The Andover Village Industrial District encompasses one of the 19th century industrial mill villages of Andover, Massachusetts known locally as "The Village". The growth of this village contributed to the decision in the 19th century to separate the more rural area of North Andover from the town. It is centered on a stretch of the Shawsheen River between North Main Street on the east and Moraine Street on the west. Most of the district's properties lie on Stevens Street, Red Spring Road, Shawsheen Road, and Essex Street, with a few properties also located on adjacent roads.
Although no buildings remain from Andover's earliest industrial enterprises in the area, there are still some mill buildings that date as far back as to the 1820s in the old Marland Mill complex on Stevens Street. The most prominent building in this complex, however, is a spinning and carding mill that was built in 1885, and features a five story tower and ornate brick detailing.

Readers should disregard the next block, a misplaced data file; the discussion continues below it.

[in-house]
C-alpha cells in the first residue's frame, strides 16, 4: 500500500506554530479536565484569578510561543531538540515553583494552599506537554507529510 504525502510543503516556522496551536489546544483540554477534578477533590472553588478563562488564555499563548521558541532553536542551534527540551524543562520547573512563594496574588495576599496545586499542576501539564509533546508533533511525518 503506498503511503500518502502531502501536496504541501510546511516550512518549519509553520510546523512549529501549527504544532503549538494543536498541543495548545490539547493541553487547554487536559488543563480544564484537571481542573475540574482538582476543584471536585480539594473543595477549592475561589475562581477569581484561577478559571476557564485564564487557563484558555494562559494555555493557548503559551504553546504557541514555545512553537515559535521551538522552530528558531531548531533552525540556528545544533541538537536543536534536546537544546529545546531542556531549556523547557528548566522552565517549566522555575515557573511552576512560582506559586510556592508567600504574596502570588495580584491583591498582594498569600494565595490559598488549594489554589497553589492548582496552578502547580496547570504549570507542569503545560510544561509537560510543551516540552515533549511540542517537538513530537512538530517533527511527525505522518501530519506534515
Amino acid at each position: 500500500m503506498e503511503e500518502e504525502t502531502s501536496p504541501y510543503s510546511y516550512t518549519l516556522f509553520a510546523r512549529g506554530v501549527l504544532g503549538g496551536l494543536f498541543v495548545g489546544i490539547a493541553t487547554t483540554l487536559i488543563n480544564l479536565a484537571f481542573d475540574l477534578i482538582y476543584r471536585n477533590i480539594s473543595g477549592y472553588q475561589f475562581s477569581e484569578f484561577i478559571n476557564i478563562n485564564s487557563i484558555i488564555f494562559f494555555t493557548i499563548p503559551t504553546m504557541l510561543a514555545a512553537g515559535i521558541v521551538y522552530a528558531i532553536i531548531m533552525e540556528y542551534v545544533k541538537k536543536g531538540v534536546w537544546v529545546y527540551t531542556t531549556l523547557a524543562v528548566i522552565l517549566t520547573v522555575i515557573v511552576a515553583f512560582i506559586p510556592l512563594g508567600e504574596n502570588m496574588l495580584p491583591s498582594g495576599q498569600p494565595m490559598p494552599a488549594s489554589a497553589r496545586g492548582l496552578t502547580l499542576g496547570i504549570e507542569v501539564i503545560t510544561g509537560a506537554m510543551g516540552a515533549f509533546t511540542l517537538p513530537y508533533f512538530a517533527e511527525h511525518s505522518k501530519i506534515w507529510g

One of the older buildings in the district was the Abbot Mills complex, with history dating to 1814. Located at 18-20 Red Spring Road, it was a 3.5 story wood frame barn-like structure. It was next door to the mills of Smith & Dove, which are of stone construction dating to the 1820s. The other major industrial component of the district is the Tyer Rubber complex on Railroad Street, whose main building dates to 1912. The barn-like structure of the Abbot Mills complex suffered a fire in 2013 and was demolished in 2014. Much of the wood in the building was salvaged and recycled.
There is a significant variety in the types of housing related to the mills. Much of the early housing has Greek Revival styling, although there are a few houses that show more Federal style detailing. Later housing includes boarding houses, tenements, and other multiunit buildings in a diversity of styles.
The district was listed on the National Register of Historic Places in 1982.